Have Your Voice Heard!

For my Research and Writing English class this year I have to write a paper on a topic of my choice that weaves data and data analysis with factually based interpretation of that data. My research question for this paper is:  To what extent is it possible to compare the ways in which methods of communication are being taught to autistic students who cannot use spoken language to communicate their complex ideas?

Because many existing communication methods are underrepresented in most schools, I created a survey to find out what methods students use, what they are being taught to use and how successful each is.  Additionally I am curious to know whether a student’s school allows the communication method chosen by each student to be the most beneficial, and if not, how the student then communicates their complex thinking and knowledge.

This survey uses a google form and is completely anonymous.  You will not be asked for any contact information, your name or the name of your school.

Who I’m hoping will participate:

  • Anyone, anywhere in the world, who cannot use spoken language to convey their complex thoughts.
  • Anyone who cannot rely on spoken language most of the time.
  • If you are no longer in school you can fill the survey out by remembering your experience when in school.
  • If you are homeschooled or are doing a combination of online, non-traditional-school or other learning experiences, please consider participating.
  • Parents whose child/offspring fits the description above can fill out all factual questions and those questions that are subjective can choose “other” and explain you are a parent or give your opinion and explain that it is yours.

This is the link to my survey:  Survey

I hope you will add your voice and experience by participating in my survey.  I am glad if you do.

Have your voice heard!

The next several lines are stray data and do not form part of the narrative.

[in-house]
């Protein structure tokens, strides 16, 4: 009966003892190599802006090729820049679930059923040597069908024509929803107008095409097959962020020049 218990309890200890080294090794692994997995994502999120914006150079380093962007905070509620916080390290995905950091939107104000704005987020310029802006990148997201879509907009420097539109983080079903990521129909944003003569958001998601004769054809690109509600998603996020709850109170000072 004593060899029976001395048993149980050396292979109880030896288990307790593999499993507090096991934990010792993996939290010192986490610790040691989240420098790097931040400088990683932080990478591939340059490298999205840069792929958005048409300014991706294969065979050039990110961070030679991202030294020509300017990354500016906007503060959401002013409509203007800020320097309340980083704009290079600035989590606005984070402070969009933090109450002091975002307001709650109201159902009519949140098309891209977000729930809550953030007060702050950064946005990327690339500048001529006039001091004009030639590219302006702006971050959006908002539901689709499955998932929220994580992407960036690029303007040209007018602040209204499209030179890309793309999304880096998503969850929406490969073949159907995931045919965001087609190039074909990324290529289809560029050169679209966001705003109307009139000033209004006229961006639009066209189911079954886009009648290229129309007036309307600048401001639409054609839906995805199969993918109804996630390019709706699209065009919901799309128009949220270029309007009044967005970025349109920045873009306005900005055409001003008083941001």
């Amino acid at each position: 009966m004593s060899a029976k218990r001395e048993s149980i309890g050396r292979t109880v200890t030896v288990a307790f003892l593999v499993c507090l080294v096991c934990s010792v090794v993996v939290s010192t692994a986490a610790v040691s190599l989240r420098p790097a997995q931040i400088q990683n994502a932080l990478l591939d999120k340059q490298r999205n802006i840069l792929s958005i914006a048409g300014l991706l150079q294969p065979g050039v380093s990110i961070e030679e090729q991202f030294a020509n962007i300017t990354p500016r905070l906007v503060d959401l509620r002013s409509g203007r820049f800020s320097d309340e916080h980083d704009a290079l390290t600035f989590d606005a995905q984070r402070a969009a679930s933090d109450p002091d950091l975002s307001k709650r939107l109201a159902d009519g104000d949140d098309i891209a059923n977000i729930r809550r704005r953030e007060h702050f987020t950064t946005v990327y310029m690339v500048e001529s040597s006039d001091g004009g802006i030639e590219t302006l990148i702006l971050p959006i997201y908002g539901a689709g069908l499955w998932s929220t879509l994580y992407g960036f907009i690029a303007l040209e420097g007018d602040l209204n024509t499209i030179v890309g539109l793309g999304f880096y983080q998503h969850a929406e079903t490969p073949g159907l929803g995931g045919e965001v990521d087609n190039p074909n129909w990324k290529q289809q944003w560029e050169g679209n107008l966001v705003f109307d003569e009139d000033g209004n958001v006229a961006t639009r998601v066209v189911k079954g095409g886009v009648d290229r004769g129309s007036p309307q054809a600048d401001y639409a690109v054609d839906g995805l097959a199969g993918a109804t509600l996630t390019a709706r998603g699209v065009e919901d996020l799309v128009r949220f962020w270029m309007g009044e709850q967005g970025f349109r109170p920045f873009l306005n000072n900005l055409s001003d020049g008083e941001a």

Banding together with our typed words,

Emma NYC

emmaschool

That’s me, Emma, at school this morning.  Photo credit: Mom aka Ariane Zurcher

 

20 responses to “Have Your Voice Heard!

  1. I LOVE you and your survey, Emma and I will share everywhere I can think of!! I am so PROUD of you and so honored to witness you and your daily life in this challenging world.

  2. Hi Emma,
    Is there a link to your survey in this blog posting? I know several people who would probably be interested in filling this out.
    Pascal

  3. Thank you, Emma! You’re an amazing person.

  4. Megan McLaughlin

    Dear Emma,
    I think we would all like to learn the results of your survey. Can you post your paper here after its done?

  5. Hey Emma! Is there a link to the google survey? I want to share this but want to make sure that people who are interested can easily figure out how to participate. Thanks and good luck!

  6. Hi Emma, I hope you publish your findings. This sounds like a great topic to explore. I wish you the best!

  7. What a fantastic topic to write about. I don’t fit your criteria to take the survey, so I’ll share it to help you get data.

  8. What a great idea!

  9. Rosemary Crossley

    Hi Emma, Way to go. Only problem is you can’t include the kids who’ve been given either no means of communication at all, or <10 PECS cards. We're finding guys with ASD aged 18+ who are leaving school without a means of indicating YES or NO. And who given the opportunity score in the average range or above on a Peabody Picture Vocabulary Test. We're finding schools that ban electronic communication aids, because they make a noise! Rosie

    • This is an important point Rosie, and one Emma has expressed concern about. She intends to include this limitation in the first section of her paper.

      By the way, I think of you often. I hope you’re well.

  10. Is the mom of a nonverbal child able to take the survey?

  11. Reblogged this on Rambling Justice and commented:
    A student is looking for autistic AAC users, and also for their parents, to complete a survey about how aac is (or isn’t) used in schools. Or if you are no longer a student, you can complete it based on your memories of school. The student herself is autistic.

  12. Hi Ariane and Emma:

    I was curious if you are still homeschooling or if a great school was found for Emma? I am currently trying to figure this out myself for my child at the moment but will refuse another ABA school/center! Just to add, I must say I am stunned at the parents who have found and had great success with RPM yet still leave their poor kids in ABA centers. Do you have any suggestions for private schools that will welcome RPM?

    Keep up the great work Emma. You are such an inspiration to so many!

    Thanks

    • Hi Jane,
      Emma asked that I respond to your questions. Emma is doing a combination of schooling that includes taking a few classes at a private prep school.
      The only suggestion I have, to anyone really, is to remain open to new ideas, question everything you’ve been taught, particularly by those who speak and are not autistic and call themselves experts, find people who are using AAC devices and alternate methods of communication and see what might work for you and/or your student.

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